Dr. Michael S. Cookson, MD, MMHC, presented “BCG Failure: BCG Maintenance Should be Less Intense” at the 26th Annual Perspectives in Urology: Point-Counterpoint, November 10, 2017 in Scottsdale, AZ

How to cite: Cookson, Michael S. “BCG Failure: BCG Maintenance Should be Less Intense” November 10, 2017. Accessed Jan 2021. http://dev.grandroundsinurology.com/bcg-maintenance-should-be-less-intense/

Summary:

Michael S. Cookson, MD, MMHC argues that, when treating non-muscle invasive bladder cancer patients, BCG maintenance should be less intense than the Southwest Oncology Group’s (SWOG’s) protocol for administering doses suggests. This presentation is a counter-argument to Erik P. Castle’s “BCG Maintenance — Full SWOG Course.

BCG Failure: BCG Maintenance Should be Less Intense

Transcript:

So really the debate isn’t whether maintenance is there or not, it’s really the duration of maintenance, how long should it go, and do we need full three-year maintenance for everybody?  That’s kind of the tact that I took.  It ain’t easy to do this though because like I said the data and most of the common knowledge kind of like when you’re talking about testosterone, does it cause prostate cancer, it’s kind of a dogma.  But it’s possible that you don’t need that much BCG to be effective.  So we know that it was introduced in 1976.  They brought out six-weekly treatments.  That wasn’t very scientific.  That’s what we do every day, and then most of the guidelines recommend some form of maintenance, one to three years, but there is a little bit of wiggle room for giving less.  

Individual randomized clinical trials compare BCG induction to maintenance, but that’s like six weeks to lots so there’s not like a two six-week course compared to one, or two, or three years.  These recommendations are mainly based on indirect comparisons, and meta-analysis that are pulled together, which may or may not be the best way to do this.  

So some of these randomized clinical trials that I’ll show you with maintenance are under-powered.  They can lack good quality individual patient data.  The meta analysis were indirect comparisons and wide variation in the quality of even the entry to these studies with TUR, for example.  No modern-day enhanced technologies like we just showed about blue-light or narrow band and re-treatment for relapse in the failed patients is largely unknown.  There are a lot of different maintenance regimens out there.  Erik just suggested he high school one.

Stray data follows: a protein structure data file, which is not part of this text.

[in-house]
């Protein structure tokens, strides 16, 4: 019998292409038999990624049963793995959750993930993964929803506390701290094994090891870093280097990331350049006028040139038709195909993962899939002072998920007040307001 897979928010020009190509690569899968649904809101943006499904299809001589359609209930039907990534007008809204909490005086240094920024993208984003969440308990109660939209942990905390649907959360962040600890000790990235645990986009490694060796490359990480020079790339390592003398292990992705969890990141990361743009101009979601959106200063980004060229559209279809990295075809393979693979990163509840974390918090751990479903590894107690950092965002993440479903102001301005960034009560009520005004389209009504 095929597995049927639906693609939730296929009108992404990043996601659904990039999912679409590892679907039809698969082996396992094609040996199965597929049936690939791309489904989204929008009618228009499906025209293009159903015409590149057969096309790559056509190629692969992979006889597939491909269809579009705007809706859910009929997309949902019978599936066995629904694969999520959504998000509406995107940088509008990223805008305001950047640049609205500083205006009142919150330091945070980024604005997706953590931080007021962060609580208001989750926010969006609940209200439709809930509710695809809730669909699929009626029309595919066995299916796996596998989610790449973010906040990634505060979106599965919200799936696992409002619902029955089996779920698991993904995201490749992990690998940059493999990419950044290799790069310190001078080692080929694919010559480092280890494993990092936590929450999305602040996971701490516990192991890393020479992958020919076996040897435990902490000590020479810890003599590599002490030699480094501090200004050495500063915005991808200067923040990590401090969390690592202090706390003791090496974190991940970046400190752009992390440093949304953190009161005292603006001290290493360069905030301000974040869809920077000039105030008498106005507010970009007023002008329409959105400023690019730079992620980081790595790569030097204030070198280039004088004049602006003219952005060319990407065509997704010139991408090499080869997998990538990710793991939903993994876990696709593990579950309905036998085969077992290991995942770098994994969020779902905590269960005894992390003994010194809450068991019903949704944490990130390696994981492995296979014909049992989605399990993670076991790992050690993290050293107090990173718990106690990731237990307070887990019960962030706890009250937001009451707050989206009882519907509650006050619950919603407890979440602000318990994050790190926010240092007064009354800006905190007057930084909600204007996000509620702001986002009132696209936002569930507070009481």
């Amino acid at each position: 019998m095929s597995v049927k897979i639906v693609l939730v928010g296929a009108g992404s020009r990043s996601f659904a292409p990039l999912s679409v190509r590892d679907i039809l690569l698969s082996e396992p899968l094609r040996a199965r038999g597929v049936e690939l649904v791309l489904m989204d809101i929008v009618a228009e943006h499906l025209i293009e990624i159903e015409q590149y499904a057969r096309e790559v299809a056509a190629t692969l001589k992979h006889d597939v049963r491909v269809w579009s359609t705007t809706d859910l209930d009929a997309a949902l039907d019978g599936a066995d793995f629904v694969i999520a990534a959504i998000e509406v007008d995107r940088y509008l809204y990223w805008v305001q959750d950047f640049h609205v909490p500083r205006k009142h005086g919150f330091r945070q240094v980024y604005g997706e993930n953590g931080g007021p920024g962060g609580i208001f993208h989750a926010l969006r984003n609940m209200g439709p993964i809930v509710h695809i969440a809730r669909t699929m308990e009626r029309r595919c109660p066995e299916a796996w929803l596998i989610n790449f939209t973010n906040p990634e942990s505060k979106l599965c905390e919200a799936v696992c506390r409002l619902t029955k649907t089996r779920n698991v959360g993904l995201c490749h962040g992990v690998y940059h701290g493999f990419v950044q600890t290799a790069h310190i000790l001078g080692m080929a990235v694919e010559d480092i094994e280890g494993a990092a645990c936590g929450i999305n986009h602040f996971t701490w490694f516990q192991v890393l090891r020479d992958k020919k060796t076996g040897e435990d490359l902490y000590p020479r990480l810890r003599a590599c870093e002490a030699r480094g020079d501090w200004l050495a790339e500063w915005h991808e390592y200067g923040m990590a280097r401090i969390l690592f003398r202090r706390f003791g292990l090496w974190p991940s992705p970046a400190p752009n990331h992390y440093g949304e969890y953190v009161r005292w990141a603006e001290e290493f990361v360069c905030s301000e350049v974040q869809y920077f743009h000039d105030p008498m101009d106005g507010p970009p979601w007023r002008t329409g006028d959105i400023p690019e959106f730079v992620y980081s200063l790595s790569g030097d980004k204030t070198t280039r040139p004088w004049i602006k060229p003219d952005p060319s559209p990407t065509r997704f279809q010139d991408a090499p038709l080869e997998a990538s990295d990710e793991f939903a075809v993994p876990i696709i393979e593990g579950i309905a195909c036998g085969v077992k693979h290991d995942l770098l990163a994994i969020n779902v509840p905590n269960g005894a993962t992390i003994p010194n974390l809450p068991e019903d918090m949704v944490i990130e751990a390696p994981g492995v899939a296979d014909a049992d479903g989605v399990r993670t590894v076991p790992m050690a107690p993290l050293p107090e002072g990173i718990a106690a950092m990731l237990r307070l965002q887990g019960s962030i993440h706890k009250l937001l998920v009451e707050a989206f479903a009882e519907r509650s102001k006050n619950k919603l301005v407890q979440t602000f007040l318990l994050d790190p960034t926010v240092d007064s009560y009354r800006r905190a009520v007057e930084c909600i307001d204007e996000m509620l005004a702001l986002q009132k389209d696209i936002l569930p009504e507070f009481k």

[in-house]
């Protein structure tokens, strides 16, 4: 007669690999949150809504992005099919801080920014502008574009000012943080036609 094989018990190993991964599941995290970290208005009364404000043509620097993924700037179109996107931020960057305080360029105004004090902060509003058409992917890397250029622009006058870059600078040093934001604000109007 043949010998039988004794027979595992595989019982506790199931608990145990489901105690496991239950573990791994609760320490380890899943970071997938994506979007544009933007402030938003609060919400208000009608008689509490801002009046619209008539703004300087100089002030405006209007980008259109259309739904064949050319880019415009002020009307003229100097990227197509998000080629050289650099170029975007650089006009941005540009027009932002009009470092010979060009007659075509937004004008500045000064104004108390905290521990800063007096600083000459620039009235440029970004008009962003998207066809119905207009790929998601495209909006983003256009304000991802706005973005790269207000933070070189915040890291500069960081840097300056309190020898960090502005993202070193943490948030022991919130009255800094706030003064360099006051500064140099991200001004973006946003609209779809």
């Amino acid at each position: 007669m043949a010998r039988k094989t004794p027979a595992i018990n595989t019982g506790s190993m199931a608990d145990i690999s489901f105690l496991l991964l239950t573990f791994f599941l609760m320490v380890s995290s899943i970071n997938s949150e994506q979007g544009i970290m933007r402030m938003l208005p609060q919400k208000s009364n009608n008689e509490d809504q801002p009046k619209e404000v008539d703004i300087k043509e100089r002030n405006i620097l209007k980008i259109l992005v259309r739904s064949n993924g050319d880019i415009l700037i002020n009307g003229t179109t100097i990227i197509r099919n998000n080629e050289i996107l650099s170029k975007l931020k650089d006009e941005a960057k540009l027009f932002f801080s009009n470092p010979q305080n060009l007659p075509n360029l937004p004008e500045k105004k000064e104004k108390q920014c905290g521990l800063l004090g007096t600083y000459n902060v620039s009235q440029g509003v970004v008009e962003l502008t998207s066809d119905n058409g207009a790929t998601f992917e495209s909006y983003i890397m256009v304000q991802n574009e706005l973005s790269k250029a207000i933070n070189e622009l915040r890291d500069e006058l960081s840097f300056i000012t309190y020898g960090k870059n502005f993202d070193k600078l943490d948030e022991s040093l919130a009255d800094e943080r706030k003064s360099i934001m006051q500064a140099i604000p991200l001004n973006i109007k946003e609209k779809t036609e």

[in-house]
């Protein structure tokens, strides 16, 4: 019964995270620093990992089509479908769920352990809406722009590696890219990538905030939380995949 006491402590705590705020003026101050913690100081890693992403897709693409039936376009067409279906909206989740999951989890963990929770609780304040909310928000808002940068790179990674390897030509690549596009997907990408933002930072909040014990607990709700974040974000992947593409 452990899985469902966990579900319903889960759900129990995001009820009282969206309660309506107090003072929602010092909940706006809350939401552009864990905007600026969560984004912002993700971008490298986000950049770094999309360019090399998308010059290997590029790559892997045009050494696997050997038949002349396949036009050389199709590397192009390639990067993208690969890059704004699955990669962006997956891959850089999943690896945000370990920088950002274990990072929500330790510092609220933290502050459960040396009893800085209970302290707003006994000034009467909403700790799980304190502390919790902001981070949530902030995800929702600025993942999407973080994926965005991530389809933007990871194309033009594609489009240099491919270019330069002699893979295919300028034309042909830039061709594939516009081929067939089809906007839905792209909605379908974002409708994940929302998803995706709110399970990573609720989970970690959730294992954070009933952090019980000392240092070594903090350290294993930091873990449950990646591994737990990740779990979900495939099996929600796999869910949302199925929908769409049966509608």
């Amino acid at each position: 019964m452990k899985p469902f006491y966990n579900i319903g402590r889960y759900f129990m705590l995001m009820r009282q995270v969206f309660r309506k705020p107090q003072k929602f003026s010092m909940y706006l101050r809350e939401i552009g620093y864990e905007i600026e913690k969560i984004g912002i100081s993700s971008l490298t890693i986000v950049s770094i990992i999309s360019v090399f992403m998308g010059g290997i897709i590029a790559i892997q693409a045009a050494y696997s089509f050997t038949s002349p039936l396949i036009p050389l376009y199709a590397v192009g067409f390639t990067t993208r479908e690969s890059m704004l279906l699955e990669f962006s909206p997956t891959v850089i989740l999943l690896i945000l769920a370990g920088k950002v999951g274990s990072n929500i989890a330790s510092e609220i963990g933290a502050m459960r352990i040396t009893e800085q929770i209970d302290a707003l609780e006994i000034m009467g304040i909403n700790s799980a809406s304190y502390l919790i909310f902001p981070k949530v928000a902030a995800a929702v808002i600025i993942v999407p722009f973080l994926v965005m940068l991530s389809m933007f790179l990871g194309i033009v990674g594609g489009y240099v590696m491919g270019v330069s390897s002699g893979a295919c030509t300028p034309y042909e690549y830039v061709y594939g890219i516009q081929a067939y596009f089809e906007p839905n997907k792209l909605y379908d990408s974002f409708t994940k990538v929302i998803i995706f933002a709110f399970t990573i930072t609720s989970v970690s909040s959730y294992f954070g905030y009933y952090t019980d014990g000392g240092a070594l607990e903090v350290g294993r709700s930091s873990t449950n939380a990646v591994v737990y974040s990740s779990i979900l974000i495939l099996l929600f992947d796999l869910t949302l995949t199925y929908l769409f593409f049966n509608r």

There is every three months.  That didn’t work.  There’s a small study.  There was monthly maintenance, that too didn’t work, and then there was every six-month maintenance, and that was a negative study, so it was only the Southwest Oncology Group’s randomized trial that did show some separation.  There have been seven randomized trials using induction plus maintenance to try to determine this, and all but one of these studies were under powered.  And again the largest, most of the data comes from the composite of the Southwest Oncology.  

Seven meta-analysis conducted, three included data from observational cohort studies, and I’ll quickly flash forward here and show you some of the data.  This just shows you the willy-nilly regimens that were used for maintenance.  There were various schemes as I pointed out and not a lot of winners in terms of proof.  The enrollment numbers of patients in each study really varies.  The composite is over 800 patients, but are we really comparing the same thing when we lump all of these different trials together concerning recurrence?  Three out of seven studies found no evidence for clinical benefit of maintenance BCG therapy.  Two studies reported non-significant trends favoring it, and only two studies reported significant differences in favor of maintenance.  So it’s not clear that longer is always better for these patients.  

The Lamm study was the only one that demonstrated reduction in disease progression with maintenance, but the progression definition was broadly defined as this worsening free survival.  So that included patients who did progress to muscle invasive, but it also was change in therapy, death due to any cause, so there’s a lot of wiggle room in the definition of worsening free survival, which is kind of the backbone for defining progression in this study.  So the three-year maintenance data is mainly based on the SWOG study.  There was about a 20% advantage in that study if we looked at it before, but the results can be viewed cautiously.